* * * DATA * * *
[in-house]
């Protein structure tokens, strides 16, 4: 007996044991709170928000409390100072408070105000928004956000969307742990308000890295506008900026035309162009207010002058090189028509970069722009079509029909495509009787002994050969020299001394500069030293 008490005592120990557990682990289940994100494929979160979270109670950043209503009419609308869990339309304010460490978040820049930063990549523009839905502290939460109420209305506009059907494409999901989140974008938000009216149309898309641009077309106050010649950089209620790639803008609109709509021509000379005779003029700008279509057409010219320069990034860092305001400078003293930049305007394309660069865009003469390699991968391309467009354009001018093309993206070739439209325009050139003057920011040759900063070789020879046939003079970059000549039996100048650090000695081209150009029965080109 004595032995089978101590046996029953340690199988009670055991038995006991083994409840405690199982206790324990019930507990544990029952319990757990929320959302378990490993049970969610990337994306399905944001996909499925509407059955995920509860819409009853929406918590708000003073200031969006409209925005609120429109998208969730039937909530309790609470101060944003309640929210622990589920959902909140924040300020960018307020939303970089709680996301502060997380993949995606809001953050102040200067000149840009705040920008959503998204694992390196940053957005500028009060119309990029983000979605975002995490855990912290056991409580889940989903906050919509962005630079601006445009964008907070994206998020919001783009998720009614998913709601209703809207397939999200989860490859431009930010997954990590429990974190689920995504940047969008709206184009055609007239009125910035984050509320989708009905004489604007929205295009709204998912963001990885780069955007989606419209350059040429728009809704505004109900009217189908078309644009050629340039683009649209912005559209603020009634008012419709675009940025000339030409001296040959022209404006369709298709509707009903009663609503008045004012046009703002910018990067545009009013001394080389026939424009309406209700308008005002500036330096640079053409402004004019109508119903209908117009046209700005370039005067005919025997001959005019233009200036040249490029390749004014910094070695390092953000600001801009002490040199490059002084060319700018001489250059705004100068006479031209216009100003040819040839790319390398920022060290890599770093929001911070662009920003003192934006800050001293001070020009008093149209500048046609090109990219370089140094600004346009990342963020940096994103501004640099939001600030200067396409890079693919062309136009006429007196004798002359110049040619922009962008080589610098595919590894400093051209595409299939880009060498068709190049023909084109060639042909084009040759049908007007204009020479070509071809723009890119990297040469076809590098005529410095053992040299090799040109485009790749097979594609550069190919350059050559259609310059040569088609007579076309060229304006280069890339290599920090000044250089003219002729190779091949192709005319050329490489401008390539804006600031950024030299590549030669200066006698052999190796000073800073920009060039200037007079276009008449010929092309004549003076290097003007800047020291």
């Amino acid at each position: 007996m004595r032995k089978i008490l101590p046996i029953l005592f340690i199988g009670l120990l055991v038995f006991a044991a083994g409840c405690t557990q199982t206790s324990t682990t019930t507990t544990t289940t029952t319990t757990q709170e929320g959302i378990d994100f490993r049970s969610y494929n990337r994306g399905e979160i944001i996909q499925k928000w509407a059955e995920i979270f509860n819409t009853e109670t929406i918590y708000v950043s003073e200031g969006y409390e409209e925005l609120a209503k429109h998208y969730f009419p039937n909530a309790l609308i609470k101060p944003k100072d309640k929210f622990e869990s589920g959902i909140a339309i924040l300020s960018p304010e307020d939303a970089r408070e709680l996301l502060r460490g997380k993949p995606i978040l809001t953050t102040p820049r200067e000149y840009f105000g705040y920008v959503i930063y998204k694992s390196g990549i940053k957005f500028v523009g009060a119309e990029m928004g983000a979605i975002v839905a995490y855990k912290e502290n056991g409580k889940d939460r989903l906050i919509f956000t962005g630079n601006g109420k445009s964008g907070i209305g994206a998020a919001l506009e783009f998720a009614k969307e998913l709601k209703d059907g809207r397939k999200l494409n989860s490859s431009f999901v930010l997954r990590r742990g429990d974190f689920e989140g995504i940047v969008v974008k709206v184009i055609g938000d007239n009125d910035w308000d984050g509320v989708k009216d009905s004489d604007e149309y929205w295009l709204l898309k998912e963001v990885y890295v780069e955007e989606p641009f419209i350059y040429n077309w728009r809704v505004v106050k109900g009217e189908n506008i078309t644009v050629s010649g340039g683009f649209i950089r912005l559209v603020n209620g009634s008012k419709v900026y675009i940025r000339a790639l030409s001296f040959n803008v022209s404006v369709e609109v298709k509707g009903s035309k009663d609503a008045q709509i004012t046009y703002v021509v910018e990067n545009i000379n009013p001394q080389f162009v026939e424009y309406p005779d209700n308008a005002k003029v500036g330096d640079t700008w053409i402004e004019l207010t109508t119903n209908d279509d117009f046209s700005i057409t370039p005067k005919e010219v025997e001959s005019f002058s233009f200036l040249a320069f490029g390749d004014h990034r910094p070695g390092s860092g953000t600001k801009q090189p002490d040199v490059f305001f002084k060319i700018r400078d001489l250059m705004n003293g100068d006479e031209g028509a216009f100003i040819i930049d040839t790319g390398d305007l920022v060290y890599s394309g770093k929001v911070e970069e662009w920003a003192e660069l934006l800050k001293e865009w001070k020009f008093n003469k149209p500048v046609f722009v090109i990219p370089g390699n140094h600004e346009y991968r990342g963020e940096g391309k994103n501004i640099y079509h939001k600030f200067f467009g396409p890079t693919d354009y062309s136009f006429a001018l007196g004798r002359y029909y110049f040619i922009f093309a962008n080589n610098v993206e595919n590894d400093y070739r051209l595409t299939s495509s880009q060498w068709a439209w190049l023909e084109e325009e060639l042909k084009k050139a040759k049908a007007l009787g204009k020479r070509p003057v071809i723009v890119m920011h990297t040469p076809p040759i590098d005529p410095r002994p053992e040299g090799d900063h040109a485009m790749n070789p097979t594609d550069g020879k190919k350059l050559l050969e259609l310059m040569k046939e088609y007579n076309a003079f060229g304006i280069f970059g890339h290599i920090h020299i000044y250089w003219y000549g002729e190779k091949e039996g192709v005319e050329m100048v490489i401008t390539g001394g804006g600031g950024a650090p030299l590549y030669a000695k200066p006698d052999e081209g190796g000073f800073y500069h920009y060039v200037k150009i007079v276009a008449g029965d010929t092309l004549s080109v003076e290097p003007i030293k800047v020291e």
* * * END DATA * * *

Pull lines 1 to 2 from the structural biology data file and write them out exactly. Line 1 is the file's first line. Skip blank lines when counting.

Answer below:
[in-house]
């Protein structure tokens, strides 16, 4: 007996044991709170928000409390100072408070105000928004956000969307742990308000890295506008900026035309162009207010002058090189028509970069722009079509029909495509009787002994050969020299001394500069030293 008490005592120990557990682990289940994100494929979160979270109670950043209503009419609308869990339309304010460490978040820049930063990549523009839905502290939460109420209305506009059907494409999901989140974008938000009216149309898309641009077309106050010649950089209620790639803008609109709509021509000379005779003029700008279509057409010219320069990034860092305001400078003293930049305007394309660069865009003469390699991968391309467009354009001018093309993206070739439209325009050139003057920011040759900063070789020879046939003079970059000549039996100048650090000695081209150009029965080109 004595032995089978101590046996029953340690199988009670055991038995006991083994409840405690199982206790324990019930507990544990029952319990757990929320959302378990490993049970969610990337994306399905944001996909499925509407059955995920509860819409009853929406918590708000003073200031969006409209925005609120429109998208969730039937909530309790609470101060944003309640929210622990589920959902909140924040300020960018307020939303970089709680996301502060997380993949995606809001953050102040200067000149840009705040920008959503998204694992390196940053957005500028009060119309990029983000979605975002995490855990912290056991409580889940989903906050919509962005630079601006445009964008907070994206998020919001783009998720009614998913709601209703809207397939999200989860490859431009930010997954990590429990974190689920995504940047969008709206184009055609007239009125910035984050509320989708009905004489604007929205295009709204998912963001990885780069955007989606419209350059040429728009809704505004109900009217189908078309644009050629340039683009649209912005559209603020009634008012419709675009940025000339030409001296040959022209404006369709298709509707009903009663609503008045004012046009703002910018990067545009009013001394080389026939424009309406209700308008005002500036330096640079053409402004004019109508119903209908117009046209700005370039005067005919025997001959005019233009200036040249490029390749004014910094070695390092953000600001801009002490040199490059002084060319700018001489250059705004100068006479031209216009100003040819040839790319390398920022060290890599770093929001911070662009920003003192934006800050001293001070020009008093149209500048046609090109990219370089140094600004346009990342963020940096994103501004640099939001600030200067396409890079693919062309136009006429007196004798002359110049040619922009962008080589610098595919590894400093051209595409299939880009060498068709190049023909084109060639042909084009040759049908007007204009020479070509071809723009890119990297040469076809590098005529410095053992040299090799040109485009790749097979594609550069190919350059050559259609310059040569088609007579076309060229304006280069890339290599920090000044250089003219002729190779091949192709005319050329490489401008390539804006600031950024030299590549030669200066006698052999190796000073800073920009060039200037007079276009008449010929092309004549003076290097003007800047020291």